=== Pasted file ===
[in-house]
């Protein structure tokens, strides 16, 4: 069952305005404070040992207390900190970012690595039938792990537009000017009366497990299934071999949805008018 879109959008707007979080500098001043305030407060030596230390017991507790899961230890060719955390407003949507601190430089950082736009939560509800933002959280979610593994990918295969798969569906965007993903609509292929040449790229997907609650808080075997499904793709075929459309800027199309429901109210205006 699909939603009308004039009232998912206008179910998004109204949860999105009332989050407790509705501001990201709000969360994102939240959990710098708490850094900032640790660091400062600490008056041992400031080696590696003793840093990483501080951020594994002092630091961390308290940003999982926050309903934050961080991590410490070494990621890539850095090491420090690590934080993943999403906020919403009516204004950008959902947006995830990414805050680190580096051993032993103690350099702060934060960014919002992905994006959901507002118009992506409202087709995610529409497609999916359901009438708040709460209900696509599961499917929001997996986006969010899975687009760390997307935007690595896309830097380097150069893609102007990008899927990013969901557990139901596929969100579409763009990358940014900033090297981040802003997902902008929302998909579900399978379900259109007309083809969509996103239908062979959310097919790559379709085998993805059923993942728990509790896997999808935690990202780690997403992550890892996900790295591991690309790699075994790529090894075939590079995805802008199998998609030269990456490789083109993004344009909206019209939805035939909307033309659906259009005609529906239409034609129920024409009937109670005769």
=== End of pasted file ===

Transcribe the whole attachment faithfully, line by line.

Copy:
[in-house]
């Protein structure tokens, strides 16, 4: 069952305005404070040992207390900190970012690595039938792990537009000017009366497990299934071999949805008018 879109959008707007979080500098001043305030407060030596230390017991507790899961230890060719955390407003949507601190430089950082736009939560509800933002959280979610593994990918295969798969569906965007993903609509292929040449790229997907609650808080075997499904793709075929459309800027199309429901109210205006 699909939603009308004039009232998912206008179910998004109204949860999105009332989050407790509705501001990201709000969360994102939240959990710098708490850094900032640790660091400062600490008056041992400031080696590696003793840093990483501080951020594994002092630091961390308290940003999982926050309903934050961080991590410490070494990621890539850095090491420090690590934080993943999403906020919403009516204004950008959902947006995830990414805050680190580096051993032993103690350099702060934060960014919002992905994006959901507002118009992506409202087709995610529409497609999916359901009438708040709460209900696509599961499917929001997996986006969010899975687009760390997307935007690595896309830097380097150069893609102007990008899927990013969901557990139901596929969100579409763009990358940014900033090297981040802003997902902008929302998909579900399978379900259109007309083809969509996103239908062979959310097919790559379709085998993805059923993942728990509790896997999808935690990202780690997403992550890892996900790295591991690309790699075994790529090894075939590079995805802008199998998609030269990456490789083109993004344009909206019209939805035939909307033309659906259009005609529906239409034609129920024409009937109670005769």